From: Mark Davis (email@example.com)
Date: Tue Apr 27 2004 - 16:10:34 EDT
You do make some good points -- but I still disagree ;-)
Sorry for not answering earlier -- I've been a bit swamped. Will try to get time
soon to reply.
► शिष्यादिच्छेत्पराजयम् ◄
----- Original Message -----
From: "Peter Constable" <firstname.lastname@example.org>
To: "Unicode List" <email@example.com>
Sent: Mon, 2004 Apr 26 09:25
Subject: RFC 3066 tags vs. locales (was RE: Common Locale Data Repository
> I really feel your usage of terminology here is unhelpful -- in very
> practical ways, unhelpful, because it makes it more difficult to get
> people to understand how to implement things in the right way.
> It may be that the application that most interests you is the naming of
> locales, but that does not change the fact that the notions of "locale"
> and "language" are different, and that the primary intent of RFC 1766
> and it's successors has always been identification of "languages", as
> the title and introduction to RFC 3066 indicate:
> "Tags for the Identification of Languages"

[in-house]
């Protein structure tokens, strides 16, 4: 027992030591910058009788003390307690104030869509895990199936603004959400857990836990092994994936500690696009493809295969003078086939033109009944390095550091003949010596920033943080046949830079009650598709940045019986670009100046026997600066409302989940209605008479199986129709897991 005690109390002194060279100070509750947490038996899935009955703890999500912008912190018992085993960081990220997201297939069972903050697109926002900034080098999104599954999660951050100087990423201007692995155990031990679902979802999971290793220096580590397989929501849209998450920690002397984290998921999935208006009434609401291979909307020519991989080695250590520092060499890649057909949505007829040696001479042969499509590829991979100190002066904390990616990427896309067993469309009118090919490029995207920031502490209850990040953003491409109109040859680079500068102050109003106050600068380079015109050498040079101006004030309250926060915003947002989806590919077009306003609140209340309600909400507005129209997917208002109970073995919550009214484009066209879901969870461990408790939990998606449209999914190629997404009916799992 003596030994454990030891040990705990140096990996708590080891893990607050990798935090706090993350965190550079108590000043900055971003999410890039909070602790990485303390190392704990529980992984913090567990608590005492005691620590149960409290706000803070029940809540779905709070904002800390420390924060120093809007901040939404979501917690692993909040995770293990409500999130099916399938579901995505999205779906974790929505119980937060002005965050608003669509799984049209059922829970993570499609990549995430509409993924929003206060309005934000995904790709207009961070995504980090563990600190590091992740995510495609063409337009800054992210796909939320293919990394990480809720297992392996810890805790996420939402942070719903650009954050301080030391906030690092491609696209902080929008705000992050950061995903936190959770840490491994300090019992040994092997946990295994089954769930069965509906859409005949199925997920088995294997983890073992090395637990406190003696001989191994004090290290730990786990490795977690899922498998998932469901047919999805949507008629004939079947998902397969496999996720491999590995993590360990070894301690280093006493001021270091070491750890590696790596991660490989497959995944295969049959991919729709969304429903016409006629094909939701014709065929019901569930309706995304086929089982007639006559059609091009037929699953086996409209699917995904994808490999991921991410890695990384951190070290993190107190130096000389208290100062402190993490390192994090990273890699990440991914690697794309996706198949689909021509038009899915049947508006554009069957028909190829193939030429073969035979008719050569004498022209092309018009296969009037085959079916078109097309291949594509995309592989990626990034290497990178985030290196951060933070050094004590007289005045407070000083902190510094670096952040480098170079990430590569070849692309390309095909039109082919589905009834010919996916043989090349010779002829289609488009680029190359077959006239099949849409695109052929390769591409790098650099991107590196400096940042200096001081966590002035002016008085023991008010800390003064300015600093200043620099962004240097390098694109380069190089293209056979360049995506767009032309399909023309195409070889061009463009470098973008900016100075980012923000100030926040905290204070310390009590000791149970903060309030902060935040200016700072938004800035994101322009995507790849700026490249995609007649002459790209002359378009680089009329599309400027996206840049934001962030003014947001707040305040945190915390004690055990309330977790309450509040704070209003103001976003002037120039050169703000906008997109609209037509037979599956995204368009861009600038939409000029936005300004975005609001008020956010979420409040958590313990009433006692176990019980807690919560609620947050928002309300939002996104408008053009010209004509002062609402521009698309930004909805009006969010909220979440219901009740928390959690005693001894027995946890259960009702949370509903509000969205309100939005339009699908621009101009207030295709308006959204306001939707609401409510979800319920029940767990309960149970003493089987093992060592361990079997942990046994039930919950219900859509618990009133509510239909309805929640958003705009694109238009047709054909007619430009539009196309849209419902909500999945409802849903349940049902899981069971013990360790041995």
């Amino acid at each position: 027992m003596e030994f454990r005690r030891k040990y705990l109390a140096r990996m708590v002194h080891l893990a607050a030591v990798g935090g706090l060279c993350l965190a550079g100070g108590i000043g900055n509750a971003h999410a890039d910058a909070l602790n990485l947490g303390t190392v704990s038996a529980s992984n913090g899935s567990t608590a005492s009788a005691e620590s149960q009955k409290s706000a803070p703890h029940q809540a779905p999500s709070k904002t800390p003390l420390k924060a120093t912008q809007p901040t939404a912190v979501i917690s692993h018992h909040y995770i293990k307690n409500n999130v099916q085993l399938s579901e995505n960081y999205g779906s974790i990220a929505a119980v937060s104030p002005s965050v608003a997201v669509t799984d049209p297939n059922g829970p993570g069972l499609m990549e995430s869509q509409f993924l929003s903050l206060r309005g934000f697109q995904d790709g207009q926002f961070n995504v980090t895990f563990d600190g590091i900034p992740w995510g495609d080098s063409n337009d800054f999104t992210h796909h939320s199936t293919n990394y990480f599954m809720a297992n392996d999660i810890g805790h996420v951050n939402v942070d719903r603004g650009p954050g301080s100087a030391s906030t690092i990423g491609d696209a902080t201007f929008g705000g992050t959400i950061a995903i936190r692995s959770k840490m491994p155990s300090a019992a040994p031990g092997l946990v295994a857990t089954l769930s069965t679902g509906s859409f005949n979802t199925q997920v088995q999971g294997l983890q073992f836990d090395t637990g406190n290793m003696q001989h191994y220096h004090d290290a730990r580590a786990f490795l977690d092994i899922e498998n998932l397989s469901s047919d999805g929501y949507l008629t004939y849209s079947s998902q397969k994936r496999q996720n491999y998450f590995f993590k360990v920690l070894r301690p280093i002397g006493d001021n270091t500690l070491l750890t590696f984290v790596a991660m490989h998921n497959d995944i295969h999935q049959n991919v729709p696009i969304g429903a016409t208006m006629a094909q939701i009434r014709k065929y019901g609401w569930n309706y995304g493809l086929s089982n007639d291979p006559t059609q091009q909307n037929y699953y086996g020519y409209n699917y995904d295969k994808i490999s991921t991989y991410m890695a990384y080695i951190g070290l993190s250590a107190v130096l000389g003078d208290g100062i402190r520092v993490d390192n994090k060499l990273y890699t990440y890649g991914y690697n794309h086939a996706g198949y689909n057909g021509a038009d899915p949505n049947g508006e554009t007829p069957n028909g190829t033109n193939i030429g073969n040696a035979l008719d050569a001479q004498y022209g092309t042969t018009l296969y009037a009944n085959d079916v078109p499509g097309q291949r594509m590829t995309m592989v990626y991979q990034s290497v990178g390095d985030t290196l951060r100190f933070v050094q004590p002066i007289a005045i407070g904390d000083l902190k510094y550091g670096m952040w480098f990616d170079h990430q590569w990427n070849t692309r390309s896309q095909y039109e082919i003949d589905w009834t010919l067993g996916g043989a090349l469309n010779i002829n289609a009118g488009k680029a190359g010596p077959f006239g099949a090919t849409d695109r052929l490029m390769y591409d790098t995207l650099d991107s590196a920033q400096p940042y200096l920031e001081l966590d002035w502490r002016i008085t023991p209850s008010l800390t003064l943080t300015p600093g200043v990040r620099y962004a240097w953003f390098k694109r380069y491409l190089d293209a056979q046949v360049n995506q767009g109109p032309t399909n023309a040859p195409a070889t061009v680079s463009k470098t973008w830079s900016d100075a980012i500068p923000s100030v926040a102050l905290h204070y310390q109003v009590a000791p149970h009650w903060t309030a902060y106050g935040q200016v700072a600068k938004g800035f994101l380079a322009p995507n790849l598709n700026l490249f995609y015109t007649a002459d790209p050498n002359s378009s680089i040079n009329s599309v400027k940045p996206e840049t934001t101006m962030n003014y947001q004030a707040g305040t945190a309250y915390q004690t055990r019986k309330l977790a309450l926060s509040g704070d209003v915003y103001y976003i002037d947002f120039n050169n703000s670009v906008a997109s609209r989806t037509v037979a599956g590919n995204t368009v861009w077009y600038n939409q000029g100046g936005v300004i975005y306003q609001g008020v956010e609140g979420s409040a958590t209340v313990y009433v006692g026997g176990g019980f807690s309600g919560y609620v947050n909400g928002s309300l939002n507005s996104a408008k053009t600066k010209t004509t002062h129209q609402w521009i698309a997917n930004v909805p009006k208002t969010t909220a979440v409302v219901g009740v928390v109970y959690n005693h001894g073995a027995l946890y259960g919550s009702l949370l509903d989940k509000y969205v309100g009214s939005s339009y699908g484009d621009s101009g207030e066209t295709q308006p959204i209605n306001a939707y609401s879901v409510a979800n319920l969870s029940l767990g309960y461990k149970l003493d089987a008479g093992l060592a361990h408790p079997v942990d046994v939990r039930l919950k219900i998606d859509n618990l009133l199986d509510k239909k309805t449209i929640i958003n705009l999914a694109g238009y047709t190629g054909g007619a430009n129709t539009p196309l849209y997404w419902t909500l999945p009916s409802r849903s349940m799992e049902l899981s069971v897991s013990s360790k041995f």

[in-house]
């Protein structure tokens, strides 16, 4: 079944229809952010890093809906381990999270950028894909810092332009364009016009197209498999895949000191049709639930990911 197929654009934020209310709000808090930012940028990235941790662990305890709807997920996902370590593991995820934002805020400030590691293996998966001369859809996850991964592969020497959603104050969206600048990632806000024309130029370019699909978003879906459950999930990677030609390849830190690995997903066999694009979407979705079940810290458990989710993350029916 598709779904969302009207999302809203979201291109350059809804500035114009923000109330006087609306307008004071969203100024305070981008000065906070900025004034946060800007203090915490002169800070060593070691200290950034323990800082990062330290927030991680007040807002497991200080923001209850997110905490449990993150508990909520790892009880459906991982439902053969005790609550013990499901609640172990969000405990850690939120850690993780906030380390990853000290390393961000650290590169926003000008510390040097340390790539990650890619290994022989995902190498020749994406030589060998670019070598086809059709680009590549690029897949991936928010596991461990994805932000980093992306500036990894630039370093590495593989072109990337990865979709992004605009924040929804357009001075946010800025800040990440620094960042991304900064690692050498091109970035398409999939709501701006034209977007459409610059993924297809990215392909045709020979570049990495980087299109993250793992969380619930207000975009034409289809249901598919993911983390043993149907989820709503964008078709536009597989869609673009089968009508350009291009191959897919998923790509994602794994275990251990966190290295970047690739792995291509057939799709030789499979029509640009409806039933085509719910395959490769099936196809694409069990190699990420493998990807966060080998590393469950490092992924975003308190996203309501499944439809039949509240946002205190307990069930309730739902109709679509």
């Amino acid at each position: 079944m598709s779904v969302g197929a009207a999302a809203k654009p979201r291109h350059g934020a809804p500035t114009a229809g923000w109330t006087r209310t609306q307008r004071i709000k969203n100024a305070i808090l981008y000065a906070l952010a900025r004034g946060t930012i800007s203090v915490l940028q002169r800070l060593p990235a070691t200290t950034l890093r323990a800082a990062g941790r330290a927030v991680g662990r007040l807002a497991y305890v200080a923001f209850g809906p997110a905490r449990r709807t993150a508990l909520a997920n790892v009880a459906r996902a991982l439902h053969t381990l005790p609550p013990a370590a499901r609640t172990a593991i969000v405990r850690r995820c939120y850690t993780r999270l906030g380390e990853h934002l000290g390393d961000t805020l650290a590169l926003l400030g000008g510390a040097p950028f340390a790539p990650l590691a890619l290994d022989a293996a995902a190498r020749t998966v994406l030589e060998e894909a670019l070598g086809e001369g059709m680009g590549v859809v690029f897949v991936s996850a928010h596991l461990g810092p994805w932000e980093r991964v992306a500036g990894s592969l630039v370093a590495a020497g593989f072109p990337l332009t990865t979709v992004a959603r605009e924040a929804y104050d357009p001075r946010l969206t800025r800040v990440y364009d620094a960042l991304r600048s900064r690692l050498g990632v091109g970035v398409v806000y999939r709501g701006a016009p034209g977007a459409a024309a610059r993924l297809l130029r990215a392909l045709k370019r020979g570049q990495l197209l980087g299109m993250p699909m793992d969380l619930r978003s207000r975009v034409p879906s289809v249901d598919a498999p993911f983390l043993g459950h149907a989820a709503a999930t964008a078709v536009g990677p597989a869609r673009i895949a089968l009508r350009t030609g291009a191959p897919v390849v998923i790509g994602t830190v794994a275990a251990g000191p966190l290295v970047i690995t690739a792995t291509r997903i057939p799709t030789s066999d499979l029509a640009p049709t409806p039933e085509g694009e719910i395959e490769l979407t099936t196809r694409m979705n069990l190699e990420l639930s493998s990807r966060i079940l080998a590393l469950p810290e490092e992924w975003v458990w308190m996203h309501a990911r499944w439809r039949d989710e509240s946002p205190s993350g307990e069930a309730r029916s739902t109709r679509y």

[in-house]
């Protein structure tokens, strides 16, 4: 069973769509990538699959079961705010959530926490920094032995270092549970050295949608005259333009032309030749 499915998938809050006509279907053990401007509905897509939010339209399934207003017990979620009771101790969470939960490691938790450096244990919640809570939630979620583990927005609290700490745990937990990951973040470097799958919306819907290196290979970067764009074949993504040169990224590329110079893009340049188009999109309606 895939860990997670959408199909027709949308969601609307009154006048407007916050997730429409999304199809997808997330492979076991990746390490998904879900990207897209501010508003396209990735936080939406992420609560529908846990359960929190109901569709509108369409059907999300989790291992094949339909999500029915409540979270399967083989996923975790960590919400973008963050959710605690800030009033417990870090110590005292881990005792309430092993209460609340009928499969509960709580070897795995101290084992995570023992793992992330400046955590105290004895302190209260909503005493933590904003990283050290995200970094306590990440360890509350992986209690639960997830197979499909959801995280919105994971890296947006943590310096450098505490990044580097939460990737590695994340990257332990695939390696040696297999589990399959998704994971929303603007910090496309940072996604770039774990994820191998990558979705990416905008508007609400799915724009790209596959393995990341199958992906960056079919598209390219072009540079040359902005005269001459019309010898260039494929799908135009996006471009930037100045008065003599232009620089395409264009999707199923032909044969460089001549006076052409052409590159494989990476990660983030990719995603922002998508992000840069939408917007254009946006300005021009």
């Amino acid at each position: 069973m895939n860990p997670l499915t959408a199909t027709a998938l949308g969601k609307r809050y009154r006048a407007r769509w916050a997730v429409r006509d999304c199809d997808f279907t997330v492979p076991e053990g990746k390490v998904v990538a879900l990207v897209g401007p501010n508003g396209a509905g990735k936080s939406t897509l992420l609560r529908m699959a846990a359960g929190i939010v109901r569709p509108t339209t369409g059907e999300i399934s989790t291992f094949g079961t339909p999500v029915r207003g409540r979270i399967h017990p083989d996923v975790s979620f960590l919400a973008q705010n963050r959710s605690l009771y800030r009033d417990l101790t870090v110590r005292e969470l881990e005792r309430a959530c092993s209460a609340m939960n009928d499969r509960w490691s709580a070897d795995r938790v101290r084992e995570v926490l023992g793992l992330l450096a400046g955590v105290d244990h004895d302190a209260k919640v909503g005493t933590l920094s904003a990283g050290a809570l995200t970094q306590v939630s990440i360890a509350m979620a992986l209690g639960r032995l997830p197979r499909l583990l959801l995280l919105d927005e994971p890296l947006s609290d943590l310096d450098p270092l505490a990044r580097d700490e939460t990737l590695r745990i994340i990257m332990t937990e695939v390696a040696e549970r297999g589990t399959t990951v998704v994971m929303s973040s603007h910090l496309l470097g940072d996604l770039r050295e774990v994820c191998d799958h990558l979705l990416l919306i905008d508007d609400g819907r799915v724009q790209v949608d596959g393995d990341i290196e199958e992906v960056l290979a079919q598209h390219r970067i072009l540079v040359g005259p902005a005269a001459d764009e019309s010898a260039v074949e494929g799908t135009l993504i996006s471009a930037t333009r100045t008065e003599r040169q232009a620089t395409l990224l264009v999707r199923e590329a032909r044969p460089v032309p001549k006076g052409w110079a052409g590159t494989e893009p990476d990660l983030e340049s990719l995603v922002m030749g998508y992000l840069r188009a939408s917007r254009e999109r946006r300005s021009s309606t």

> "One means of indicating the language used is by labeling the
> information content with an identifier for the language that is used in
> this information content."
> Whether in your broad or narrow sense, a locale is an operational mode
> of a software application or of a software operating environment to
> provide culture-dependent tailoring.
> "Language" in the sense used by RFC 1766/3066 is a
> linguistically-related attribute of content, and a language identifier
> is used to label content to indicate that attribute, or to label
> resources (e.g. spelling checkers) that can appropriately be applied to
> that content. I think that's stated reasonably clearly in RFC 1766/3066
> One should also refer to RFC 2277, IETF Policy on Character Sets and
> Languages, which clearly distinguishes "language" tags and "locale"
> tags. In the IETF context, which is the context for RFC 1766/3066, those
> documents provide do *not* provide tags for locales; they provide tags
> for languages.